Newspaper article THE JOURNAL RECORD
Gertsch: Energy Policy Change Unlikely
Journal Record Staff Reporter
President Clinton's proposed energy tax and the new energy secretary's budget do not show promise of great change in U.S. energy policy, which has focused on cheap oil, a speaker said Wednesday in Oklahoma City at "Energy 2001."
"We do have an energy policy. It's called Desert Storm," said W. Darrell Gertsch, associate vice president of research at the University of Oklahoma and assistant director of Sarkey's Energy Center at OU.
He spoke at "Energy 2001," sponsored by several Oklahoma energy companies. The symposium concludes today at the Myriad Convention Center.
"When it looks like something's going to happen to Middle East oil, we're in there with knees and elbows," Gertsch said.
Clinton's proposed British thermal unit-based energy tax is aimed to raise revenues, help the environment, increase U.S. industrial efficiency and competitiveness, create jobs and reduce foreign oil imports.
Gertsch noted, however, that government plans often produce the opposite of stated goals. He offered several counterpoints to show how that would happen under Clinton's plans. Many independent oil and gas producers in Oklahoma also have argued, particularly, that the energy tax would increase foreign oil imports.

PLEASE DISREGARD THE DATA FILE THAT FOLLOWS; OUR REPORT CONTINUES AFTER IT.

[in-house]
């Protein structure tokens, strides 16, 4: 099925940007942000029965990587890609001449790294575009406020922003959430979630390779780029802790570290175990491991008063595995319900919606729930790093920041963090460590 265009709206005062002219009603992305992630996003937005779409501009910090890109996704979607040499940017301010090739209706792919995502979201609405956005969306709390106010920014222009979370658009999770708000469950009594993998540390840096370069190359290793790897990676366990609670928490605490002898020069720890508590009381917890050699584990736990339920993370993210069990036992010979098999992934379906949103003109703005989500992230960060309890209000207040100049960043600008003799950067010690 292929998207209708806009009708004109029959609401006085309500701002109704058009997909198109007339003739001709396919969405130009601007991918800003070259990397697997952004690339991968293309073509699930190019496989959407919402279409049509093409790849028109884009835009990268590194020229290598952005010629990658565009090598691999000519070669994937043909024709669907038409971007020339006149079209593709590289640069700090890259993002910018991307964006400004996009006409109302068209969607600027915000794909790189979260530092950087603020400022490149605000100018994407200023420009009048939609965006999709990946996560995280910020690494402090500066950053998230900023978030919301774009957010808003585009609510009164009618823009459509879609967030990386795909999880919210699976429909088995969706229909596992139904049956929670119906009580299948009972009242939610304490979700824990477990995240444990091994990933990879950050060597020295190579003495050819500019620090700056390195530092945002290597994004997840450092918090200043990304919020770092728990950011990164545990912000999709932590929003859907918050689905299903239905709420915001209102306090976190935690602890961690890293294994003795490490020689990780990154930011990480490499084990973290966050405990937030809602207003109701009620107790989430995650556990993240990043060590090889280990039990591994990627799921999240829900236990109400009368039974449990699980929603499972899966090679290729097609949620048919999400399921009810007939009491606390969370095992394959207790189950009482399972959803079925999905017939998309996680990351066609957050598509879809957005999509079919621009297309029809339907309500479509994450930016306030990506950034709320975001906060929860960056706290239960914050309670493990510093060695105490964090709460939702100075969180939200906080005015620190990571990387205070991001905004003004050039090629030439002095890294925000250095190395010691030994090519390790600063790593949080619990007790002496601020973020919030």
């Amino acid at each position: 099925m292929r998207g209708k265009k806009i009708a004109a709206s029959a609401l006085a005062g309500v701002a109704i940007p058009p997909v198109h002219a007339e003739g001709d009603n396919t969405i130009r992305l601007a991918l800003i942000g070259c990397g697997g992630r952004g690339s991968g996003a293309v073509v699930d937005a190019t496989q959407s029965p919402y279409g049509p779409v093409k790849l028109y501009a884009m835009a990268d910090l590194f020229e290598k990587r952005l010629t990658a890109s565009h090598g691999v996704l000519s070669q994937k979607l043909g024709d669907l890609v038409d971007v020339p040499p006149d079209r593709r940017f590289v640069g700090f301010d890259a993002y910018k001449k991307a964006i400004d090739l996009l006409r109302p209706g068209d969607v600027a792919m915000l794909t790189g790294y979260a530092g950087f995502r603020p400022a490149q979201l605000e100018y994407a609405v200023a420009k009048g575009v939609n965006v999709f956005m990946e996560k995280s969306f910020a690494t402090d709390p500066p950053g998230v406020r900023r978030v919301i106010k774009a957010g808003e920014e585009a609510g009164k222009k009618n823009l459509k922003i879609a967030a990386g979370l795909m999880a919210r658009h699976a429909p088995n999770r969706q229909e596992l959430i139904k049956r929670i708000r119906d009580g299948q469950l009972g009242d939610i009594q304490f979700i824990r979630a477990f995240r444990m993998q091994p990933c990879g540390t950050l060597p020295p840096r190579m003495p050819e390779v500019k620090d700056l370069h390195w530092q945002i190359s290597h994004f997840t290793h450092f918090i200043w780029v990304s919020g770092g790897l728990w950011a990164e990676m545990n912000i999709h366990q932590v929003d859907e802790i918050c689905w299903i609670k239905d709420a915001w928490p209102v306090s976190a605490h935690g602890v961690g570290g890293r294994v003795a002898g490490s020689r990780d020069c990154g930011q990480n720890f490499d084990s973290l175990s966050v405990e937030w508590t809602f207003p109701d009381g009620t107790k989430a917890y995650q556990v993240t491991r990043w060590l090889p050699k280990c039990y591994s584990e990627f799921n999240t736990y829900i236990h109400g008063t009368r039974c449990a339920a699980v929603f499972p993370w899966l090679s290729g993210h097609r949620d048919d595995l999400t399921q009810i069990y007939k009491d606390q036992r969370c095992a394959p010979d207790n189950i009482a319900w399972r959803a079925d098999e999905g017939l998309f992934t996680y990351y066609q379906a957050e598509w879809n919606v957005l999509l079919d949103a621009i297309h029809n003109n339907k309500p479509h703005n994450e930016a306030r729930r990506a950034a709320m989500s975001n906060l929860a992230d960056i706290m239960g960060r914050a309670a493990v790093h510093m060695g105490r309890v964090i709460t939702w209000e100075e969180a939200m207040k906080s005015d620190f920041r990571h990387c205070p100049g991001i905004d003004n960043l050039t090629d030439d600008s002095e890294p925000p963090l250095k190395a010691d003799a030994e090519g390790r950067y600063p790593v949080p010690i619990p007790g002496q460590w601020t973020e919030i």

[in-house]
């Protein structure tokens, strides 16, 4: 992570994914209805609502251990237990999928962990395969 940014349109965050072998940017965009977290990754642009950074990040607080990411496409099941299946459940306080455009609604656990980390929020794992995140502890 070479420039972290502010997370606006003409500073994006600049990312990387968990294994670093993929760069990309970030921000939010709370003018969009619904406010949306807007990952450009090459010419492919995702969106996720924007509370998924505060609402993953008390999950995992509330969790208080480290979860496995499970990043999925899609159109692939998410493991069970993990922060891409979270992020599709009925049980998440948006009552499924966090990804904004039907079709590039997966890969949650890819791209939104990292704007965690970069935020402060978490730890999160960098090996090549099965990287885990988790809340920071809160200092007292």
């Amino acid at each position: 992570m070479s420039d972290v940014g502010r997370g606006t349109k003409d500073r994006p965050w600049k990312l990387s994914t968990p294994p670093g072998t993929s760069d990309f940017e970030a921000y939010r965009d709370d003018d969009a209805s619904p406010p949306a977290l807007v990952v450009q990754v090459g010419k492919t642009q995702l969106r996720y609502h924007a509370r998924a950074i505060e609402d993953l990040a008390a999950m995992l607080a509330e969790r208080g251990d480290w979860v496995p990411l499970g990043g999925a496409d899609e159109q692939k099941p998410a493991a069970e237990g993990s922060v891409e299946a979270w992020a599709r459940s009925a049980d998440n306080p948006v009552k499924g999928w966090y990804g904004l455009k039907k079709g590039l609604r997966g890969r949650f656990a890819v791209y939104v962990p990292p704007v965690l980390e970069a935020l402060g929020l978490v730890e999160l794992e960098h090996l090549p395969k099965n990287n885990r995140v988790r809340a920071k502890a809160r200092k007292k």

"There are infinitely better ways to use tax policy to effect fuel policy," Gertsch said.
One he suggested is a value-added tax at the consumer level similar to the sales tax. That sort of tax is what is used in Europe, and there are current proposals to increase that tax abroad. Under the Btu-based tax, levied at or closer to the production end of the fuel stream, Gertsch said the ripple effect is magnified for the consumer, not diminished. Yet, it is less overt.
Another indicator of U.S. energy policy in reality, Gertsch said, is the Department of Energy's new fiscal 1994 budget request under Clinton's Energy Secretary Hazel O'Leary.
"Watergate was right. Follow the money," Gertsch said.
One-third of O'Leary's $19.6 billion budget request, or $5.9 billion, is earmarked for defense spending on purported energy security measures, he noted. …